Assessing Communication in Children with Autism Spectrum Disorder Who Are Minimally Verbal
Purpose of review
Children with autism spectrum disorder (ASD) who are minimally verbal may often require timely and tailored intervention to optimize their short- and long-term communication outcomes. Effective intervention relies on appropriate and accurate assessment. The purposes of this review are to summarize current and emerging issues and practices in the assessment of these children and to consider implications for research and clinical practice.
There is growing awareness of the need for improved assessment practices and emerging consensus regarding principles that should underpin the assessment process. Enhanced use of existing assessment tools, as well adoption of emerging tools, has the potential to improve practice. However, there remains a general lack of specific, sensitive, and clinically useful tools for this population.
Although the importance of appropriate assessment for children with ASD who are minimally verbal is well established, there remains a critical need for concerted effort to enhance approaches currently available.
KeywordsAutism Communication Assessment Prelinguistic Minimally verbal Language
The writing of this review was informed by research completed as part of a research project aimed at supporting best practice in the assessment and treatment of children with ASD who are minimally verbal, funded by the Australian Government Department of Social Services. We would like to acknowledge the children, parents, clinicians, educators, and researchers at the six Autism Specific Early Learning and Care Centres (ASELCCS) in Australia and researcher colleagues at Griffith University, La Trobe University, and the University of New South Wales.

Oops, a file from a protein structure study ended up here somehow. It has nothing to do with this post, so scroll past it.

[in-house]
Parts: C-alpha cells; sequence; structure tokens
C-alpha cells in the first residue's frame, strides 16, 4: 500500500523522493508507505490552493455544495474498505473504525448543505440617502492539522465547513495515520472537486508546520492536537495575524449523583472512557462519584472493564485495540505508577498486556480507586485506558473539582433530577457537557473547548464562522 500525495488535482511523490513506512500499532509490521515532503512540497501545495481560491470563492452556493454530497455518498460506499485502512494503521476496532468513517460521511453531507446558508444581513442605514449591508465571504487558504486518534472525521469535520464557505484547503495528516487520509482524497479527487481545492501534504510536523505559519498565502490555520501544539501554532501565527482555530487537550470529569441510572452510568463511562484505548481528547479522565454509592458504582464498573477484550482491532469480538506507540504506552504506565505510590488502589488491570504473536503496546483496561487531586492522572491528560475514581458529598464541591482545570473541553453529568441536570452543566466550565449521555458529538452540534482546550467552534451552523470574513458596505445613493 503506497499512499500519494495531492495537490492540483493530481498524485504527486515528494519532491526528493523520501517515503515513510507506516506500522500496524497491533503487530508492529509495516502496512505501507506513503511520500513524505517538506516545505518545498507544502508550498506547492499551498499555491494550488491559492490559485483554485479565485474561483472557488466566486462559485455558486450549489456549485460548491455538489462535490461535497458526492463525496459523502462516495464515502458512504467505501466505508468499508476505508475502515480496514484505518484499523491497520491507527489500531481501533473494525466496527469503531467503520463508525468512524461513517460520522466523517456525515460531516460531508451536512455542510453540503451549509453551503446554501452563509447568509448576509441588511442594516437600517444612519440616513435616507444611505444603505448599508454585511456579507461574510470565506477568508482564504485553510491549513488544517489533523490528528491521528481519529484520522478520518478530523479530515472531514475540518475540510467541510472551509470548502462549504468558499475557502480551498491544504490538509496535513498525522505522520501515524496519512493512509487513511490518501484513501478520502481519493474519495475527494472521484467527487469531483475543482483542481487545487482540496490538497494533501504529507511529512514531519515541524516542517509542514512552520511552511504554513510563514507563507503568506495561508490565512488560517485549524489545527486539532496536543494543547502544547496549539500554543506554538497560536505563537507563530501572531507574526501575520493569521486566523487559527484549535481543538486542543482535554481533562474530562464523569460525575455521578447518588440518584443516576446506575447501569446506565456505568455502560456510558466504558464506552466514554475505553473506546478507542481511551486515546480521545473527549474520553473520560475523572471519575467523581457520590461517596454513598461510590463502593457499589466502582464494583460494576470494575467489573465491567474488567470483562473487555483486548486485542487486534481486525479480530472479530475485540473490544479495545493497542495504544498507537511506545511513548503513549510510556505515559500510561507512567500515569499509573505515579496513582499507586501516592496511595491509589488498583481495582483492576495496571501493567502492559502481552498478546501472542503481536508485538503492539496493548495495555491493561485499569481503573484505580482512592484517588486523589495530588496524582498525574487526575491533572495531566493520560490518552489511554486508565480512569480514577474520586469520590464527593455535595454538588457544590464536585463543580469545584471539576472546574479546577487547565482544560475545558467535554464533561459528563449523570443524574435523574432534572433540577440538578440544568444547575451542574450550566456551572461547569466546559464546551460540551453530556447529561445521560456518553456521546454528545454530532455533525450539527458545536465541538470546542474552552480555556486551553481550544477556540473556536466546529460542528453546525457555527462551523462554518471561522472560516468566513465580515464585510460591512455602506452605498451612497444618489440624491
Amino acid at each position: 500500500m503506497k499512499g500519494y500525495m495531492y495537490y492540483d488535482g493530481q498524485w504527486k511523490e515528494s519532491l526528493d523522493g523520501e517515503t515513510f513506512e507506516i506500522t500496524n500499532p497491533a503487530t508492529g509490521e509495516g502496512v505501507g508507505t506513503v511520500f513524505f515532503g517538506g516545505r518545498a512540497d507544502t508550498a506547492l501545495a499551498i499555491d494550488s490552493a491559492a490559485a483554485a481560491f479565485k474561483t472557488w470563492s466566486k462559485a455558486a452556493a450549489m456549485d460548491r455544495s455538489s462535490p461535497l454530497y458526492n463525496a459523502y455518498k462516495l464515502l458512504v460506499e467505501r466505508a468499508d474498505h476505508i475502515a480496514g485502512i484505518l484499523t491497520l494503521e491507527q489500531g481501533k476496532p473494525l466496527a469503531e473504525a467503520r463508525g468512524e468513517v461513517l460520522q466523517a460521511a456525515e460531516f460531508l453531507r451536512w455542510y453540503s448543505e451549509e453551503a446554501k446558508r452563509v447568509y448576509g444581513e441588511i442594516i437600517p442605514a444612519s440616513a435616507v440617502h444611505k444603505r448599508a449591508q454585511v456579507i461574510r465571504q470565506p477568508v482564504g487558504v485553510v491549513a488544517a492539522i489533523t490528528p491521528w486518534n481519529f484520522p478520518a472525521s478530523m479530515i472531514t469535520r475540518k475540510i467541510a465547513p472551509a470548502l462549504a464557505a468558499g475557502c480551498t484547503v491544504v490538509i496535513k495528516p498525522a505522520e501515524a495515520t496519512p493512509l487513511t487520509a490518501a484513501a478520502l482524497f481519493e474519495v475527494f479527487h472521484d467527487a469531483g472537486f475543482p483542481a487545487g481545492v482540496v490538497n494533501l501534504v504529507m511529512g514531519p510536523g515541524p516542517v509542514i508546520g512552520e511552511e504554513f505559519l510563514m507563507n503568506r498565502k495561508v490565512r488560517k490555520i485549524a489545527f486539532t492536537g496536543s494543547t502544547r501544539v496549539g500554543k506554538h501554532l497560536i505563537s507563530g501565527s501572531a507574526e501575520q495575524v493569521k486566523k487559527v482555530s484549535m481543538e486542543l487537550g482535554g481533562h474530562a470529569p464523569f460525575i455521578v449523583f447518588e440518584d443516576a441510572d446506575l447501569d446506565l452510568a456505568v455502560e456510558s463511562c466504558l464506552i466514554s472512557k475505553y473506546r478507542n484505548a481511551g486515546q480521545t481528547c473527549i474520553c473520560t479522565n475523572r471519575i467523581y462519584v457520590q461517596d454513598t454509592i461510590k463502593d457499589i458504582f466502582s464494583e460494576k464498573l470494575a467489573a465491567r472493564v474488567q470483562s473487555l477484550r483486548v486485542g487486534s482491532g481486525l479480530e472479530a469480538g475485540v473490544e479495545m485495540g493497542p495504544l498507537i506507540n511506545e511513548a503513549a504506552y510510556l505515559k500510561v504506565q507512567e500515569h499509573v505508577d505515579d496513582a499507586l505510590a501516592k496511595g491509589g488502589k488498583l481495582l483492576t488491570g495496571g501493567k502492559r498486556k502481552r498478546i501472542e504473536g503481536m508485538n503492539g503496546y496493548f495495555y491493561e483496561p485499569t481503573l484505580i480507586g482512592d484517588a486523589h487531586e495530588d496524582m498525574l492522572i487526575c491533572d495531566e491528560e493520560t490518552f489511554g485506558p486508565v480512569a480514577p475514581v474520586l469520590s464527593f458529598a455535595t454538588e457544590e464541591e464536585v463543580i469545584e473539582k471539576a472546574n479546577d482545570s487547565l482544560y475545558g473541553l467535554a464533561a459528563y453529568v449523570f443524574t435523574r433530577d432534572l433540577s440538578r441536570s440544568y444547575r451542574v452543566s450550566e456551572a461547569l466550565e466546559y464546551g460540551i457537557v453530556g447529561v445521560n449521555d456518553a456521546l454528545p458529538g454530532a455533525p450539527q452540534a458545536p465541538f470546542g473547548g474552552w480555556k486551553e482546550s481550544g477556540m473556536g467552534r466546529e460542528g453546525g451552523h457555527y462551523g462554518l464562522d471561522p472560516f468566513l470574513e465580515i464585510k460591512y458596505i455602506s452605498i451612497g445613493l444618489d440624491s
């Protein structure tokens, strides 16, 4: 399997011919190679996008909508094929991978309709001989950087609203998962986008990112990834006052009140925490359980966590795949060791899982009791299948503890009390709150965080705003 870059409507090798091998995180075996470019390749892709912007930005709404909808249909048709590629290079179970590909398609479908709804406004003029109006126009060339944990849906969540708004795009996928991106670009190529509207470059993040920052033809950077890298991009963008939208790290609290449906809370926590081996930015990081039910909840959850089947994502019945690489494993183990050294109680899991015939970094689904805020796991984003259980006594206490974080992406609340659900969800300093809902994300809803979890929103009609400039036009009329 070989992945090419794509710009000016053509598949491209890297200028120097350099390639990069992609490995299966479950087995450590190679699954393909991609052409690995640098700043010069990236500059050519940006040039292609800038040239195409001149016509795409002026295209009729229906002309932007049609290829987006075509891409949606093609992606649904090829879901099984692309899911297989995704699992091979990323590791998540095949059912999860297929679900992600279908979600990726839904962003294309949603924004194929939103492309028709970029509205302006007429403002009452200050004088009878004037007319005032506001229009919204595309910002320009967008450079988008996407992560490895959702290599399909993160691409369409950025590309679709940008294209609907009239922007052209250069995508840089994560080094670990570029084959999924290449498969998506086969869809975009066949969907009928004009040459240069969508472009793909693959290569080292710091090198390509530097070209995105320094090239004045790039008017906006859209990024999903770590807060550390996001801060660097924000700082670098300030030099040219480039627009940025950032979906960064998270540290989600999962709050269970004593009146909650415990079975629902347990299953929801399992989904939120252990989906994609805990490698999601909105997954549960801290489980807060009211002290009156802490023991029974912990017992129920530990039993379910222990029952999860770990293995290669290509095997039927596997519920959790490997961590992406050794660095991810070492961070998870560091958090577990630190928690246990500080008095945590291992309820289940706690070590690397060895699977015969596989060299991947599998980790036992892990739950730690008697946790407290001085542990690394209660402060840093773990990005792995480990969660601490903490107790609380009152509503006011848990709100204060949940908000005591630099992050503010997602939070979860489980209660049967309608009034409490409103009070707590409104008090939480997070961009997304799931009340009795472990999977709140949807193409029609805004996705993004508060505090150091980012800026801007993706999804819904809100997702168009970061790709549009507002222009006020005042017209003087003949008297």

David Trembath was supported by a National Health and Medical Research Council ECR Fellowship (GNT1071811). The paper was also supported by funding (to HTF) from the National Institutes of Health (P50 DC 13027) and the Simons Foundation Autism Research Initiative (Award # 624201).
Compliance with Ethical Standards
Conflict of Interest
David Trembath reports grants from National Health and Medical Research Council (GNT1071811) and grants from Australian Department of Social Services during the conduct of the study. Jessica Paynter and Rebecca Sutherland report grants from the Australian Department of Social Services. Helen Tager-Flusberg reports grants from the National Institutes of Health (P50 DC 13027) and the Simons Foundation Autism Research Initiative (Award # 624201).
Human and Animal Rights and Informed Consent
This article does not contain any studies with human or animal subjects performed by any of the authors.
Papers of particular interest, published recently, have been highlighted as: • Of importance •• Of major importance
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